Curiosities of History, Ovid also experienced a similar conflict with his father, who also objected to him becoming a poet, evidently without much success (there is an old story about this which I will comment any time later).

The German high school pupils studied then and also for a long time later more than eight hours a week of Latin in the Gymnasium at the most prestigious high school mode then and today in Germany.

To obtain the high school degree the pupils had to do several exercises, including among them an extensive writing in Latin. Karl Marx made his in 1835: An principatus Augusti merito inter feliciores ætates rei publicæ Romanæ numeretur? Can deservedly be considered the Princedom of Augustus among the most prosperous eras of the Roman Republic?

It was graded as a “good” exercise, though he was reproached by his poor handwriting: in the exercise there is a side note by Professor Loers which says, "… vero quam turpis littera!” “What a horrible handwriting!

So Marx was a good connoisseur of the Ancient World. It is not the time to dig something in this Marx´s school exercise that sometimes devout and orthodox Marxists have tried to hide.

Furthermore, anyone can think that at that time Marx was still too young and certainly he was not yet "Marxist".  But something and not just little he should be influenced by his studies at the Institute: he went on reading Plutarch at University, attended the chair of Greek to study Homer and especially in 1841, when he was only 23 years old, when to get a doctorate, important moment in a person's academic life, he chose for his thesis such a classic matter as The difference between the Democritean and Epicurean Philosophy of Nature.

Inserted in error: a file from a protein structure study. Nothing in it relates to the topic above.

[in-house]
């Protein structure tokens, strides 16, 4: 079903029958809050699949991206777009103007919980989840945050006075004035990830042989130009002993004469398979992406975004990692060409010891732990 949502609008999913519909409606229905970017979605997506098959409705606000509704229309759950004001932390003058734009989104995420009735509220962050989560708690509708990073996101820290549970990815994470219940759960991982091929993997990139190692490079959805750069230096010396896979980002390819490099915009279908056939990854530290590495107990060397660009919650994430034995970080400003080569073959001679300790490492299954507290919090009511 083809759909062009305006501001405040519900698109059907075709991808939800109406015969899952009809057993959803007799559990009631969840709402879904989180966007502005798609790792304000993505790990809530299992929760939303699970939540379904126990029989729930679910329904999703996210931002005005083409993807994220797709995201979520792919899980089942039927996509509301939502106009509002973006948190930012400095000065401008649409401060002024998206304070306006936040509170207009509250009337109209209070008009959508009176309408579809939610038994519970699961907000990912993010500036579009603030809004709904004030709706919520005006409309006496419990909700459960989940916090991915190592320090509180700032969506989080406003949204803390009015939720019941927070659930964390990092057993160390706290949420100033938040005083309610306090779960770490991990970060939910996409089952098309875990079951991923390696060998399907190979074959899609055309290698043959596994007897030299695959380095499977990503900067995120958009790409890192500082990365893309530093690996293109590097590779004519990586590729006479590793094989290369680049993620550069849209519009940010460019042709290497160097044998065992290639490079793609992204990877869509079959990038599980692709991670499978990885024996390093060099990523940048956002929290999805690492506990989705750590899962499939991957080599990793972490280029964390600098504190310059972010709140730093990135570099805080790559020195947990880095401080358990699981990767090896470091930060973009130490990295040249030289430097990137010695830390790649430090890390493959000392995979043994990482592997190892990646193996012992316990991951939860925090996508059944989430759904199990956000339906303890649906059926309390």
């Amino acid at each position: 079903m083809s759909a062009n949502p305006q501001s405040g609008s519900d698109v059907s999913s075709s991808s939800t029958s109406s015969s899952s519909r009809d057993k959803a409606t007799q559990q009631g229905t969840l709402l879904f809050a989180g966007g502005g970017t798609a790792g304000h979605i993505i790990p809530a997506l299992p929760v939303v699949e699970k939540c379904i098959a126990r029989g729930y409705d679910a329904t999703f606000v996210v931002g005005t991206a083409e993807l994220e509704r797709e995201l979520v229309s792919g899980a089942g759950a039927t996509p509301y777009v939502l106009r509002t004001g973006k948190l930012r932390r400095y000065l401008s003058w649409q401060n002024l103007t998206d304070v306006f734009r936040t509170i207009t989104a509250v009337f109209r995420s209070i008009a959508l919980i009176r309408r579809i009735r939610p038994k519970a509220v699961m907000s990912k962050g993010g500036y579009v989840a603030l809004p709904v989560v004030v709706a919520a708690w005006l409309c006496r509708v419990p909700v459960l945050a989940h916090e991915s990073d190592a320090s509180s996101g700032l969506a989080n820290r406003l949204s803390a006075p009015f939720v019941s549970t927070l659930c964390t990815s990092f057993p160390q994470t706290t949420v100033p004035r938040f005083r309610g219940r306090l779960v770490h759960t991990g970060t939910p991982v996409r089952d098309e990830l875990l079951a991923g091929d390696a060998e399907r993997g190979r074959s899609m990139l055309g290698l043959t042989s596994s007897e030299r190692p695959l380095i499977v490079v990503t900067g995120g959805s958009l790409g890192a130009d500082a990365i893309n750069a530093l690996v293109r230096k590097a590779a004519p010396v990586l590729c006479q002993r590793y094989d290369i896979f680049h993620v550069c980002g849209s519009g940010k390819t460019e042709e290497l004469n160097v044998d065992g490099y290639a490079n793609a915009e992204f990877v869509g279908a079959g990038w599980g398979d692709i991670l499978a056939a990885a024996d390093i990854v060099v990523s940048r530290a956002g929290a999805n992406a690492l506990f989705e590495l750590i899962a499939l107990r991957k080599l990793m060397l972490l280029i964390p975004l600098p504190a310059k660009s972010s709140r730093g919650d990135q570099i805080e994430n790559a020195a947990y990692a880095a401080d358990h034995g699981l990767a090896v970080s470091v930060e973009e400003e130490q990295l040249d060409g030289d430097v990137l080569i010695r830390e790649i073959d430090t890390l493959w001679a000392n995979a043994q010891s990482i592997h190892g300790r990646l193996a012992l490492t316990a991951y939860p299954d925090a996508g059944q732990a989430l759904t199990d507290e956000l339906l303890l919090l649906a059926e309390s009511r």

It is true that Democritus and Epicurus are the two “materialist” philosophers par excellence in the Greek world. Epicurus is also the most maligned and distorted author by the culture and society of his time and later, but I assure you that the study of the differences between them on the issue of title is only available to anyone with a high knowledge and expertise of the subject. Anyone who is curious could read the thesis of Marx (where it is possible to check his level of scholarship) or make something easier and available to everyone: read the extraordinary work by Carlos García Gual "Epicurus" (Alianza Editorial, 1981), especially chapter 5 , dedicated to "Physical theory.  Atomic constitution of the universe”.

Not to dwell more on the subject, I will conclude by saying that most likely it was just his study and knowledge of the classical world which made Karl Marx a "world citizen" who sends his message to the international proletarian community. The Communist Manifesto ends precisely with the famous internationalist proclaiming "Workers of the world unite" ("Proletarier aller Länder, vereinigt Euch").

These details, stories and anecdotes I´m telling you can be transcendent or inconsequential; it depends largely on the consideration of the reader himself or herself. Of course, Karl Marx, The Communist Manifesto and The Capital have been essential in the conformation of the contemporary world.

Is it interesting to know details and anecdotes of the Ancient World?